The report makes no specific mention of any particular northern state where violence has occurred, except when lumping the northern states in with the central Middle-Belt states as seen in paragraph 55: “The vast majority died in the Middle-Belt states in central and northern Nigeria in a series of major assaults along ethnic/sectarian lines by mobs or youth groups.” While serious incidents of violence have occurred in Jos, the majority of the violence occurred in twelve particular northern states, not the Middle-Belt states.  Indeed, ironically Plateau State was peaceful throughout the election period during which significant violence occurred in the north of the country. Also, the wording in paragraph 55 is confusing and leads to the interpretation that the “central and northern” states mentioned are only central and northern Middle-Belt states, not the core northern states in which violence actually occurred.
The report conceals the source of the violence by implying that the primary reason violent “clashes” have occurred in Nigeria is due to divisions between “indigene” and “settler” communities and ethnic differences, rather than any other causes such as the religious motivated attacks of Boko Haram. Jubilee Campaign’s interviews of IDPs confirm that religious beliefs, not ethnic divisions, have been the primary impetus behind violence.  The post-election violence interestingly occurred only in the twelve northern states that have enacted Sharia law against those who do not conform to Sharia law, demonstrating that religion is a primary force behind attacks.
Religion is supplanting ethnicity as the primary factor of identity.  While in the South, there is religious diversity within specific tribes, in the North tribes tend to be heavily dominated by either Christians or Muslims. Thus in many cases, religious tensions are between ethnicities, and to outside observers the tensions might appear to be primarily ethnic and only secondarily religious. However, in recent years, the tension between Muslims and Christians has broken down the tribal barriers, and discrimination against Christians has worsened regardless of ethnicity.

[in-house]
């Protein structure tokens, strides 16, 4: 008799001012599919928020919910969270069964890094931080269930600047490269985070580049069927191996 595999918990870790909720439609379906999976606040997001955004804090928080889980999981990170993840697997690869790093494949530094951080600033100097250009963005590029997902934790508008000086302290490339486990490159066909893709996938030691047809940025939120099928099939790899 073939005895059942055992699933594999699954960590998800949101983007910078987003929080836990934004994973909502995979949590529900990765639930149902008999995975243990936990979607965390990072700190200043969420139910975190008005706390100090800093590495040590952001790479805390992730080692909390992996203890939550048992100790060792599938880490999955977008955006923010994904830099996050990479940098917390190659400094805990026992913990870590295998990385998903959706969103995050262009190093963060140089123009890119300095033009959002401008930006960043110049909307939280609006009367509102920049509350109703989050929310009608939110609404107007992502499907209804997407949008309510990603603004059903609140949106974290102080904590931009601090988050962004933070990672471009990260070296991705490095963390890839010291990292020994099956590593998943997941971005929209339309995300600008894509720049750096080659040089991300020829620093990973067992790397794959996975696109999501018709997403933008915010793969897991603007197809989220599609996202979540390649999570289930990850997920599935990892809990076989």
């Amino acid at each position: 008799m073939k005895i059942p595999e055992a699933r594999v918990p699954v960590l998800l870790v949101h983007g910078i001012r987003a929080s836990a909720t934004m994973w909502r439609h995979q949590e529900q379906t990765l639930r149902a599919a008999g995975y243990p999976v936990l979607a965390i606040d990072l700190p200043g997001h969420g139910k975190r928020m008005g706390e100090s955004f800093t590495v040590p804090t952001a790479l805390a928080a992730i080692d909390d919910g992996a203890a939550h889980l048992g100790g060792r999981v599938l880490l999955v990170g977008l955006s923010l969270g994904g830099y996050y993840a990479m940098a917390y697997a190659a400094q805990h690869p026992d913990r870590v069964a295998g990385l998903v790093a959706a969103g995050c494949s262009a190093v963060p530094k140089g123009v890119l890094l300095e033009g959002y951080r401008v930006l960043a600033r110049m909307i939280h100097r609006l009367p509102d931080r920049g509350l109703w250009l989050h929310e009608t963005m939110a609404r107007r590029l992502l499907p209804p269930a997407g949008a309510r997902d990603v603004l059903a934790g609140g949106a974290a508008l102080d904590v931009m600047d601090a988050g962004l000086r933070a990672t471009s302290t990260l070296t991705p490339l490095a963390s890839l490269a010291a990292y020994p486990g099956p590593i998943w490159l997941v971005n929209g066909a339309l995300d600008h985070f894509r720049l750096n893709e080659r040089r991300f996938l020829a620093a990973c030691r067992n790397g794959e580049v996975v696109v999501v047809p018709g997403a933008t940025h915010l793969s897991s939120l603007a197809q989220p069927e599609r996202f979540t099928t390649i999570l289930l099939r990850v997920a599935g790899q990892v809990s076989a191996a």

That religious identity is becoming increasingly more important than ethnic identity is shown in attacks carried out against members belonging to the same ethnic group as their attackers, making religion, not ethnicity, the primary reason for the brutal attacks. In Yobe, Christians were specifically targeted for attack, leading over 500 Christians from tribes indigenous to Yobe to flee to Christian enclaves in Jos and other parts of the Middle-Belt region. The leaders of these internally displaced persons (IDPs) said that about 3000 more IDPs had fled to other Christian enclaves in the Middle-Belt. Homes of Christians would be marked with graffiti during the day and then attacked at night. These house-to-house killings represent a severe escalation in ethnic cleansing tactics. Even more serious is the fact that these ethnic cleansing tactics are being used within one ethnic group to purge their religious minority. While in the past Christians have faced discrimination, indigenous groups would tend to unite around a common tribal identity. Now however, at least in Yobe, religious identity has supplanted ethnicity to the point that Muslims are engaging in ethnic cleansing tactics against Christian members of their own ethnic group. The IDPs themselves placed more emphasis on their religious identity than their ethnic identity because when interviewed, they identified themselves first as Christians and no one mentioned their tribe by name.